Thursday, July 04, 2019

Growing As A Christian

I want to expand on something Steve recently wrote about preventing the diminishing of our faith over time. I'll mention some of the things I've been doing, which may be helpful to other people.

You ought to start with your relationship with God (Matthew 22:37-38). How you view God will shape the rest of your life. I don't know of anybody who's done better work on these issues in our generation than John Piper. I've often recommended his work, especially his book Desiring God.

Several years ago, I began reading a couple of pages from the church fathers each day. I got the idea from William Lane Craig. I'd been reading the church fathers for many years before that, but sporadically rather than as a daily pattern. You don't have to read the church fathers. You could read some other source, but I'd recommend reading sources prior to our generation (more on that below).

Around the same time, I began keeping a record of God's providence in my life, a practice I heard Gary Habermas recommend. The record I keep includes answered prayers, coincidence miracles, and other events that seem to be paranormal. I don't keep a record of everything, but I try to at least write down many examples of what I experience in these contexts.

Set significant objectives, not just trivial things like losing weight or getting a promotion at a trivial job you work. Instead of waiting for other people to do something that's been neglected in apologetics, evangelism, missions, the local church, or some other important context, do it yourself. If there's an issue in philosophy, history, science, or some other field that you've struggled with or have seen other people have problems with, do the work yourself rather than looking for somebody else to do it. Even if you're just working at one portion of a multifaceted problem, that's better than doing nothing. There should be contexts in your life in which you're breaking important new ground or doing significant work to popularize things that are in desperate need of popularizing. Take the time, money, imagination, and other resources that people typically waste on the American Dream or some equivalent and use them to pursue a Christian dream instead. Read Ephesians 3, with its references to "the unfathomable riches of Christ" (verse 8) and how God does "far more abundantly beyond all that we ask or think" (verse 20). Then consider the implications of what Ephesians 4:1 says about walking in a manner worthy of your calling.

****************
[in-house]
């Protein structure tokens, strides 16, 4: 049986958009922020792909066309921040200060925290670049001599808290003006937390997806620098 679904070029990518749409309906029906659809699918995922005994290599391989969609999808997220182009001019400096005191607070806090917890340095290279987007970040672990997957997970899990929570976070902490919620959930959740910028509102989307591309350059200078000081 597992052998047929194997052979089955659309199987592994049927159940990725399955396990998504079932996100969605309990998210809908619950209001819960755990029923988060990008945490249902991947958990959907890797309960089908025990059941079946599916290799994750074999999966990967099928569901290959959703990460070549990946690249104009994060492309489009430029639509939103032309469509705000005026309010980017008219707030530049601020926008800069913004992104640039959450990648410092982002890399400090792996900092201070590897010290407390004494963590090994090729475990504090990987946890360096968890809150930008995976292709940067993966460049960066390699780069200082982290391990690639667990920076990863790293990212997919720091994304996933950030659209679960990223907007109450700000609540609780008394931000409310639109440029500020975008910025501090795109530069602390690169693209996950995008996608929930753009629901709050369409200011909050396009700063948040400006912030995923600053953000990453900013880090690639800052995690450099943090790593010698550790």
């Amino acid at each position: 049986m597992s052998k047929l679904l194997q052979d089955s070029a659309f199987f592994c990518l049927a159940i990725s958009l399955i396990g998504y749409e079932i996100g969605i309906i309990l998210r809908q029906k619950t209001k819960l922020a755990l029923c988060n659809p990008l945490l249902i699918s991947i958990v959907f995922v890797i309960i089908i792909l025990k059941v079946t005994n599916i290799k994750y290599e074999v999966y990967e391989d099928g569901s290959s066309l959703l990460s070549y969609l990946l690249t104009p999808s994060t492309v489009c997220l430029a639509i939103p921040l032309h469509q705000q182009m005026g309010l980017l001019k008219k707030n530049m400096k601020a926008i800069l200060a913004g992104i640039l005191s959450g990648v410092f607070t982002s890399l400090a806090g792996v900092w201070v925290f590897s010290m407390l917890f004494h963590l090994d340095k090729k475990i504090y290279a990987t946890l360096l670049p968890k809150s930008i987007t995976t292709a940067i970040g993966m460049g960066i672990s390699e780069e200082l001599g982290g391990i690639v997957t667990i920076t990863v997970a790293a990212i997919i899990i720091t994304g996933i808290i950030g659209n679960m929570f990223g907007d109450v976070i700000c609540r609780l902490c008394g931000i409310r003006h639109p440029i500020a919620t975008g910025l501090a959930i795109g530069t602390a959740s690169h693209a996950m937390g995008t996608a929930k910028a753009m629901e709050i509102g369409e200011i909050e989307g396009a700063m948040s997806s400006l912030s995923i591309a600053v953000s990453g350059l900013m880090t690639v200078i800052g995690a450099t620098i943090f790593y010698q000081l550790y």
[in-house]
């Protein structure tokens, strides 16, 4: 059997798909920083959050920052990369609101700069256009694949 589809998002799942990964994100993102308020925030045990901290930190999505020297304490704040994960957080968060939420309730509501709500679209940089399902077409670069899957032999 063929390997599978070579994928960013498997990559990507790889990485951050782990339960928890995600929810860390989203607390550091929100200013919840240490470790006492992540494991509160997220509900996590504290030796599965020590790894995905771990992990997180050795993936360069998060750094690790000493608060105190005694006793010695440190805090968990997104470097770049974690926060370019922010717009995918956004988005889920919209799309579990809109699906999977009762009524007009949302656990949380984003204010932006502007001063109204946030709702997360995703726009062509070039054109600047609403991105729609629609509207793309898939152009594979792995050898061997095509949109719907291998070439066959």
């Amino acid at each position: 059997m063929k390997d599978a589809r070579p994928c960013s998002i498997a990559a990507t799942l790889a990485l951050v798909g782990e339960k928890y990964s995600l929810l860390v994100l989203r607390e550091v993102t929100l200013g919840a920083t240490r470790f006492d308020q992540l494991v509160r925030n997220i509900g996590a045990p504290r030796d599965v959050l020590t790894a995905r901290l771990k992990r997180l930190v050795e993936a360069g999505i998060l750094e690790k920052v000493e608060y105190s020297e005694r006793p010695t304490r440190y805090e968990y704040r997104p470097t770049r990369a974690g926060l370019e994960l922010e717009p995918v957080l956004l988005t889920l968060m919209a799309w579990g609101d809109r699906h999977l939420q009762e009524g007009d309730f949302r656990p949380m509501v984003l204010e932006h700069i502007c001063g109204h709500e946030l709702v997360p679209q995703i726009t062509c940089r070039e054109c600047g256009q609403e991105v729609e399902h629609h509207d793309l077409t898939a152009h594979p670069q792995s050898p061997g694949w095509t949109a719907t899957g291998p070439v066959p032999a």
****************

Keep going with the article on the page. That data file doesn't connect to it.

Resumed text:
The last three recommendations above address the past (reading the church fathers or other sources of past generations), present (keeping a record of God's providence in your life), and future (setting objectives). And there's some overlap among them. They also cover a large variety of groups and contexts (people in the past, what's happening in your life, future generations). If you do things like what I've recommended above, you'll be covering a lot of ground. It expands your view of and appreciation of life. It gives you additional motivation to persevere, for the benefit of other people. The next recommendation I'll make here is one that connects these things. Don't limit your prayers to what people typically recommend. Pray for past generations. Pray for future generations. Pray about apologetic issues. Set aside time to pray for particular individuals, groups, issues, and situations beyond what you're typically told to pray for. There are Biblical parameters that our prayers need to stay within. But people often retain an immature view of prayer that they received early in their Christian life, without developing it much over time, and that's one of the reasons why they don't mature much as Christians.